Ancient Roman ruins in Morocco in Volubilis

Ancient Roman ruins in Morocco in Volubilis

As a result of centuries of various leadership, Morocco boasts one of the most nuanced histories and cultures on the globe.
The Romans, who extended their power into Africa, were one of those kings.
In the Rif Mountains’ foothills, there are remnants of Roman Africa.
Tourists can travel back in time amidst the two-thousand-year-old Volubilis ruins there.

African Romans and Volubilis

This archaeological site, which was once a prosperous Roman metropolis, brings up vivid memories of the time when the Roman Empire ruled over this region of Africa.
Even if only for a few hours, a journey there is definitely worth your time, even if tourists frequently disregard it in Morocco.

On the site of a Carthaginian city from the third century B.C., the Romans constructed Volubilis in the first century A.D.
It developed into a crucial Roman town in North Africa.

It is believed that Volubilis had 20,000 residents.
The Romans did not immediately depart the city, even though they had lost control of the region by the third century.
For several hundred more years, up until the Arabs took over the area in the seventh century, their Latin influence could be seen.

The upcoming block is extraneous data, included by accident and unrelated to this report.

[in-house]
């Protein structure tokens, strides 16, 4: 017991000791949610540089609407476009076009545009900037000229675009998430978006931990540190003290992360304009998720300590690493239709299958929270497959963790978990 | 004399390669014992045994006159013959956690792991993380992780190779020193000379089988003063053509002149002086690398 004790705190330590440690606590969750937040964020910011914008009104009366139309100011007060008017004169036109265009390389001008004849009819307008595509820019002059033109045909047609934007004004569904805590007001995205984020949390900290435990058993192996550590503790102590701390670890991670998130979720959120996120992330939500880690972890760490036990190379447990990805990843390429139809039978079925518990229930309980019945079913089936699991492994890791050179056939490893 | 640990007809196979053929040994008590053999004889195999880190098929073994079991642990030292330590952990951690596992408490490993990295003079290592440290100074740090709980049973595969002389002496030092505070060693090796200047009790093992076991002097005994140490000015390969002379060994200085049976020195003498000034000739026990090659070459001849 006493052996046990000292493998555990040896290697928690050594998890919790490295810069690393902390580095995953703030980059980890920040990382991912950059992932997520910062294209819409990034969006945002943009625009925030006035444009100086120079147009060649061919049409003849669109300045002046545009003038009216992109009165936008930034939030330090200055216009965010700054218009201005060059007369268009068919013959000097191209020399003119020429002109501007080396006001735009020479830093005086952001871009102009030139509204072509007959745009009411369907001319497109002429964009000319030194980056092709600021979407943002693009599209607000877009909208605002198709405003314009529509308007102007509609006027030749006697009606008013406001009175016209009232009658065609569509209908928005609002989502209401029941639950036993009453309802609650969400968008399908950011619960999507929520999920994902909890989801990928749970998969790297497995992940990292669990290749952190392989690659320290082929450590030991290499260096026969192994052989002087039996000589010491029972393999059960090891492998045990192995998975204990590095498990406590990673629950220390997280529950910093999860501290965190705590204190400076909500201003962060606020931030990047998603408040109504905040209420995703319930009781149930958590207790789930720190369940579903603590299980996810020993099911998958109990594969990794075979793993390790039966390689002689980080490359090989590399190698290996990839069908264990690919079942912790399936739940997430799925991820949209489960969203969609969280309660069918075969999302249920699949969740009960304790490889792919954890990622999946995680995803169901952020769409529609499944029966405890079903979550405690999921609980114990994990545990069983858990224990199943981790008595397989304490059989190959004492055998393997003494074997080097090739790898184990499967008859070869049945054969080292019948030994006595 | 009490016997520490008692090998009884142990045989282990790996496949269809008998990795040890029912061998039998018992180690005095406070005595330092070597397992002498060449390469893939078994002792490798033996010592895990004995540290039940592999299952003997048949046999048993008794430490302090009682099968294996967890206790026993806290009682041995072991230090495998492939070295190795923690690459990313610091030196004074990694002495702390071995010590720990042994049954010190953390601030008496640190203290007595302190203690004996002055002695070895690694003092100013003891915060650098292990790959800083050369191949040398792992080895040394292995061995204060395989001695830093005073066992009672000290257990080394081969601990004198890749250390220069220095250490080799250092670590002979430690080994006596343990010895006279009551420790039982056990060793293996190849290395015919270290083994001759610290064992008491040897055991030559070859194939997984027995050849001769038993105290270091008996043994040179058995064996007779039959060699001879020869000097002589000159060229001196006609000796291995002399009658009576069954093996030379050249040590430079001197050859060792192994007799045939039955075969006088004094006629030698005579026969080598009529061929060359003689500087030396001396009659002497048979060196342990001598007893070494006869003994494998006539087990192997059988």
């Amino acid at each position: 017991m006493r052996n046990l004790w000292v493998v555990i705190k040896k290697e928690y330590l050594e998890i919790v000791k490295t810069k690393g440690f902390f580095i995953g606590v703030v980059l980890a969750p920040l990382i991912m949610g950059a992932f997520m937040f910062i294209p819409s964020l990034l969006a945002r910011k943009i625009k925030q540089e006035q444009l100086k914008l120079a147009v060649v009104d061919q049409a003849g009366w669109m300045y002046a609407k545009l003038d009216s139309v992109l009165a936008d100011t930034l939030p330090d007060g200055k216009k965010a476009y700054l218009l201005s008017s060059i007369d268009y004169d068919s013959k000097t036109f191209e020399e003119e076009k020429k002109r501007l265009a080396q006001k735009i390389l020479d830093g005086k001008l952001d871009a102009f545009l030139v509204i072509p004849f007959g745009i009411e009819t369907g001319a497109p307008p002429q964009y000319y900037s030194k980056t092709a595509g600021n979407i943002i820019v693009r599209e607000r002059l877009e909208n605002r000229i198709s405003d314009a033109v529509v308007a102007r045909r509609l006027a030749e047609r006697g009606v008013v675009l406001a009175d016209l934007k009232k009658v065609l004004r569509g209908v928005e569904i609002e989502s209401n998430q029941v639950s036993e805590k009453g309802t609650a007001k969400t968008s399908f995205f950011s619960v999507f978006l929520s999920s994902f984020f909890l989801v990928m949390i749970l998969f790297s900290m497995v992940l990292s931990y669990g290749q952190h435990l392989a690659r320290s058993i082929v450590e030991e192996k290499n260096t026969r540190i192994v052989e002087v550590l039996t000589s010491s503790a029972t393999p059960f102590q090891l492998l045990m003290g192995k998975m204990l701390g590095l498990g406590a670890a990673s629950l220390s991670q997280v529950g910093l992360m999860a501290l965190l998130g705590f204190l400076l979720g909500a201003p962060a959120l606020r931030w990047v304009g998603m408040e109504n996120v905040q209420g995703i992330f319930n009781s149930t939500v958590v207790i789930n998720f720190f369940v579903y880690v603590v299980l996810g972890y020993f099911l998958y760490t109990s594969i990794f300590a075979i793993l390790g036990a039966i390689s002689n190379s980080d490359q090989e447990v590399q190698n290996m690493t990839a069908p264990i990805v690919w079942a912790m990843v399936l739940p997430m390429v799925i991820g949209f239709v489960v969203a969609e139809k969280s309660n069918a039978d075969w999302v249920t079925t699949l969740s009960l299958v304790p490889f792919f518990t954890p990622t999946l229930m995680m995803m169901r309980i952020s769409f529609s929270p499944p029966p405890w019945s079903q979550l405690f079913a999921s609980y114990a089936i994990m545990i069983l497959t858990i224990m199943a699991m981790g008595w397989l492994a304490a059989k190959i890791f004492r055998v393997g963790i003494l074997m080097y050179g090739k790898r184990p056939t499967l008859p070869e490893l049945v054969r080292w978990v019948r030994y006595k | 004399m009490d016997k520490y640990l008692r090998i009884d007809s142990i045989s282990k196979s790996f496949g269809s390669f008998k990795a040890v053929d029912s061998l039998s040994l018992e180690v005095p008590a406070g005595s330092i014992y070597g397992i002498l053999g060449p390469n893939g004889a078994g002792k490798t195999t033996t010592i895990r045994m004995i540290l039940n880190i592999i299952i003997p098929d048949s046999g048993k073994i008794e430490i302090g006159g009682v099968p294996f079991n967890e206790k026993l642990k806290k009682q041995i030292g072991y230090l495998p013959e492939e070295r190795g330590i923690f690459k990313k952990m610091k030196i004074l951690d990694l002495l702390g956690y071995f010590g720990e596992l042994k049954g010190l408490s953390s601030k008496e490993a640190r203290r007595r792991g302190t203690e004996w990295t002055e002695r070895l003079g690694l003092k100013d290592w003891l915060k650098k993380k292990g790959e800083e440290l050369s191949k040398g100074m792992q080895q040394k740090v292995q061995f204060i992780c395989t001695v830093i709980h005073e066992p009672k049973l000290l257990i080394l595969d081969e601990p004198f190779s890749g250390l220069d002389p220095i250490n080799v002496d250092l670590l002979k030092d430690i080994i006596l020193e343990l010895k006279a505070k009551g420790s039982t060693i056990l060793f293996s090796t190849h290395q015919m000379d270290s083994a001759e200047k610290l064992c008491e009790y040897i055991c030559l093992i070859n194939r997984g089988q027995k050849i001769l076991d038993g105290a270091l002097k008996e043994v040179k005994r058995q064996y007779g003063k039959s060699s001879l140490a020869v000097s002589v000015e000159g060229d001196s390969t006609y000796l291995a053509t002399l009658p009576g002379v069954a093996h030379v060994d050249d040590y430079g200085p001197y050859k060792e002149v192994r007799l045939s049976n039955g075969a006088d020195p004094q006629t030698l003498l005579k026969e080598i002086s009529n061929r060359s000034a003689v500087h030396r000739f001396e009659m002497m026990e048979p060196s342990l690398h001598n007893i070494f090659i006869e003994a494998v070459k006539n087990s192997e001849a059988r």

Up to the 18th century, Volubilis was a bustling, populated city.
Volubilis is the best preserved Roman remains in all of Morocco, despite the fact that some of its historical structures were damaged by an earthquake in the 1700s and some of its marble was removed for construction in Meknes.

Place and Economy

The strategic and picturesque setting of Volubilis at the foot of the Rif Mountains was ideal.
Being on the western end of Roman Africa, the city had a full view of the surrounding landscape and was now looking over the neighboring town of Moulay Idriss.

The low-lying mountainous area was perfect for growing cereals and olives.
The economic life of Roman Africa depended heavily on the export of wheat and olive oil to Rome.
The ruins still contain a few oil presses.

Roman pillars and gateways

As the route reaches Volubilis, numerous spectacular columns and arches are still visible in the distance.
A closer look inspires awe and a sense of stateliness that must have pervaded the entire Roman Empire.

The Triumphal Arch, Basilica, and Capitol columns are very magnificent to see and provide the ideal backdrop for capturing your trip to Volubilis in photographs.

Volubilis mosaics

The majesty of Volubilis has not diminished with time, and a number of beautiful mosaic floors are unexpectedly well-maintained.
You can still get a close look even though they are mostly roped off to prevent damage.

Roman City Life in Antiquity

One can get a picture of daily life in the ancient city by strolling amid the remains.
You may see a bakery with its kneading apparatus still in place, as well as the mechanisms of an old well and the olive oil presses used to make oil for export.
Visit the magnificent homes of Orpheus, Euphebus, and Dionysus.
Feel overshadowed by the columns as you ascend the Capitol’s steps.

Additional Information

You should expect to pay a small entrance fee to explore these ancient ruins sites.
Both the neighboring Imperial City of Meknes and the neighboring Moulay Idriss are accessible by car from Volubilis.
Along the way to or from the towns of Fez, Rabat, and Casablanca, day trips can be taken to visit i